It should not exactly be fresh news that Ernest B. Moore, known on campus and Capitol Hill as Bernard Moore, was not the man he claimed to be. Last Wednesday, revelation of Moore’s extensive web of deception spread across campus like wildfire, and by noontime at least a dozen people had ensured that I was not out of the loop. While the absurdity of the situation certainly lent itself easily to lunch-table gossip, which I admittedly indulged in, it wasn’t until the utter ridiculousness of the fraud sank in that I began to consider the larger significance and nature of the situation.
Perhaps the most immediate and direct consequence of Moore’s deception, aside from his termination as a visiting professor, was the postponement and conceivable cancellation of the Congressional Black Caucus (CBC) symposium that was scheduled for last Monday night. While President Wagner’s e-mail on the subject held the Congressional Committee on Standards of Official Conduct responsible for the postponement, I can’t help but pessimistically doubt that the College will be able to host an event of such proportion in the “near future.” Firstly, I find it difficult to imagine why prominent Representative Danny Davis (D-Ill.), for whom Moore served as senior policy fellow, would want to further embroil himself in the controversy. Secondly, and more fundamentally, the event’s rescheduling seems implausible because of the absence of Professor Moore himself. Moore made himself seem integral in attracting the Caucus to the College, and if he his connections were anywhere near as extensive as they seemed, rescheduling may prove a difficult task.
Yet this second consideration illustrates an important point: Not everything Moore did was dishonest or harmful. While the sincerity of his actions should rightfully be called into question, no one can deny the fact that the CBC “Race and the New Congress” event that Moore organized last November was an overwhelming success. Listening to the leaders of the Caucus and Governor Deval Patrick discuss the future of race in the United States a mere two weeks after Obama’s monumental election was one of my most memorable first-year experiences. In a similar vein, Moore consistently strove to connect his students with governmental opportunities in Washington and the rest of the country, demonstrating a true consideration for members of the College community. On Capitol Hill, Moore’s somewhat ironic contributions and achievements should likewise be noted: He authored and progressed the “Second Chance Act” legislation that endeavors to aid nonviolent offenders in reabsorbing themselves into society.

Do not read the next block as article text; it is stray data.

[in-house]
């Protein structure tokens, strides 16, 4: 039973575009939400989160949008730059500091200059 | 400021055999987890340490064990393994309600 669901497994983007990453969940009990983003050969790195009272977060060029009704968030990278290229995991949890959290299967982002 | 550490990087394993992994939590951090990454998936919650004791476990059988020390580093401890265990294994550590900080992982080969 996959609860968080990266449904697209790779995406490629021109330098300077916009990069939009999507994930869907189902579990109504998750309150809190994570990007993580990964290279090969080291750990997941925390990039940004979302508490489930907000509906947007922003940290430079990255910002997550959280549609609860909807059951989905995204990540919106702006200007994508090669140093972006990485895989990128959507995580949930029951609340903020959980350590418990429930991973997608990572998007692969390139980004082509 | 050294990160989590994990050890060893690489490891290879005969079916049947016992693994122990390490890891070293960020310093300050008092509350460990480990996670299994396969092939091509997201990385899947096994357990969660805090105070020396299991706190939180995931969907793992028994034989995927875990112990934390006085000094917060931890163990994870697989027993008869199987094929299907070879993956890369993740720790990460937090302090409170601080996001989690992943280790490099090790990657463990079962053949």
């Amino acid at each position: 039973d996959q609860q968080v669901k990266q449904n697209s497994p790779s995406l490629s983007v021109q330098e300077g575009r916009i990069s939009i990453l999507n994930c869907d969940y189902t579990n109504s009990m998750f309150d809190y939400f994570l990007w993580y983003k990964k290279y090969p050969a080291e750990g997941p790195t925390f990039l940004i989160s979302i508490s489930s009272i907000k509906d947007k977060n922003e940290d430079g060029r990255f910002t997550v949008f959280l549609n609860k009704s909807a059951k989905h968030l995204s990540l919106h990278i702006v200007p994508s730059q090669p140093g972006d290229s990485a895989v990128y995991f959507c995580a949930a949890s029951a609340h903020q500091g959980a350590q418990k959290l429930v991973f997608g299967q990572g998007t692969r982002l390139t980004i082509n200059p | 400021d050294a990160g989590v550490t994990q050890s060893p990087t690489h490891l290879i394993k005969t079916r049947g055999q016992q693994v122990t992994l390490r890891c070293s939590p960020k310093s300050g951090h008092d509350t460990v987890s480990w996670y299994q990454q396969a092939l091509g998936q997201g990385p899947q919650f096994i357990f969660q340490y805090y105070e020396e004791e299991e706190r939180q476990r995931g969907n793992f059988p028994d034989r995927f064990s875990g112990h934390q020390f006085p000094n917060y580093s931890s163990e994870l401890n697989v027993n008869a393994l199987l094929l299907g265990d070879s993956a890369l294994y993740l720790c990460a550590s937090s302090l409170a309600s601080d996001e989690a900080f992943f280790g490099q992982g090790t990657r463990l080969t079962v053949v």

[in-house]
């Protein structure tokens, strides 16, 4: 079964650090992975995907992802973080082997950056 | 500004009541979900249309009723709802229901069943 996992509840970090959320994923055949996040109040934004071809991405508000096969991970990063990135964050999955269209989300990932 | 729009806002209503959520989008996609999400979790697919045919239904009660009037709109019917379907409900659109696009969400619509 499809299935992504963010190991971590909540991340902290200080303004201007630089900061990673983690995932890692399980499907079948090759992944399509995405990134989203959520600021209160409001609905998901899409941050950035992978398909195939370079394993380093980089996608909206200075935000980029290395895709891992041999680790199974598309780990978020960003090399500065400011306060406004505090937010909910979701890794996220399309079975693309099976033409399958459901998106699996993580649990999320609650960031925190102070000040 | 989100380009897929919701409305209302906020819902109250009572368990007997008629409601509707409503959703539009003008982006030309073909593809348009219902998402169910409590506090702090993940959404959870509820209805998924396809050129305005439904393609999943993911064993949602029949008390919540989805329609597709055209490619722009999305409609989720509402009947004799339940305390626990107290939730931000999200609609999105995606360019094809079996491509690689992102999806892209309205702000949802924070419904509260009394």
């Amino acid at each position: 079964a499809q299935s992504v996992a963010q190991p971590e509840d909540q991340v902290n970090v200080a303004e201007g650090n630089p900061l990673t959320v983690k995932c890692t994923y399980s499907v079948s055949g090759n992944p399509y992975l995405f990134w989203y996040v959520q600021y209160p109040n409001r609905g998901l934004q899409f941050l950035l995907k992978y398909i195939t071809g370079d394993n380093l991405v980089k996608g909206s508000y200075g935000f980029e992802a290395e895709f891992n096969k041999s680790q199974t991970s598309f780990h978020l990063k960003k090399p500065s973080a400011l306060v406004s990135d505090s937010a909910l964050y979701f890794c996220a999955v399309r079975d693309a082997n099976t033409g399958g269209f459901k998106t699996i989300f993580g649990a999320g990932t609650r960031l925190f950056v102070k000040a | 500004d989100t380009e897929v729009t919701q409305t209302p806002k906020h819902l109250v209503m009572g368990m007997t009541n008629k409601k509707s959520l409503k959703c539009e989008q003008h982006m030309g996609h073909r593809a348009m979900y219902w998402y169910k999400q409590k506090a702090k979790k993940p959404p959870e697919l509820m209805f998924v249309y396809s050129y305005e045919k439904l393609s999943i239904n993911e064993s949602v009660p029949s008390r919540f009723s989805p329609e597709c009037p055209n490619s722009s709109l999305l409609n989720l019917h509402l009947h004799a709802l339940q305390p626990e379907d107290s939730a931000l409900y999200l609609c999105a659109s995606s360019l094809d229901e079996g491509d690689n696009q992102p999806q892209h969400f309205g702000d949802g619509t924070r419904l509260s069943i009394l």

Taking into account these noteworthy contributions, I’m not entirely sure how to regard Moore’s still flagrant legal and moral transgressions. It’s clear that Moore was not a self-serving impostor looking to exploit the College for its financial resources; I think (at least I hope) there was more in it for Moore. But if we look beyond the high-profile events that he planned and the opportunities he proffered to certain students, the fact remains that the vast majority of students who enrolled in his class saw it as an utter waste of time. Once word spread of his lacking pedagogic abilities, numerous students proceeded to select his courses in the hope of obtaining political internships, or at the very least receiving the easy “A” that his class apparently de facto guaranteed.
While Moore’s successful swindling certainly does not reflect favorably on the College, it is important that we move on and ameliorate the areas where our system failed us. Firstly, perhaps the College should consider reviewing their procedures when hiring prospective faculty â€“ had Moore been forced to undergo a more extensive background check, it’s possible that the College could have prevented him from deceiving members of the community firsthand. Secondly, the College should instate a method of inspecting potential visiting professors that lack prior teaching records. One idea would be to request that prospective visiting faculty deliver a sample lecture to the community, with department members in attendance, before they obtain their posts. Thirdly, once Moore began teaching, it quickly became clear that he was not a high-caliber professor. I feel like the department should have gotten indications of Moore’s lack of ability earlier â€“ if not when Moore scheduled student oral presentations for the majority of the class time during the semester, then at least when he opted to remain in the classroom while students filled out his professor evaluation surveys. While I realize that Moore’s scenario was certainly an aberration from the norm, perhaps this is an indication that students need to feel more comfortable communicating egregious professor behavior to department chairs and academic deans.
I find myself somewhat conflicted in my considerations. I don’t see any way to excuse Moore’s intentional deceit; however, I also don’t think it’s right to simply ignore the genuine and sincere contributions that Moore strove to make to our community. Perhaps 41 months from now Moore will be on his way back to College to teach a course on criminal psychology. For now though, all that’s left for the College to do is move on and prevent something like this from happening in the future.
Adam Century ’12 is from Montreal, Canada. He lives in Morgan.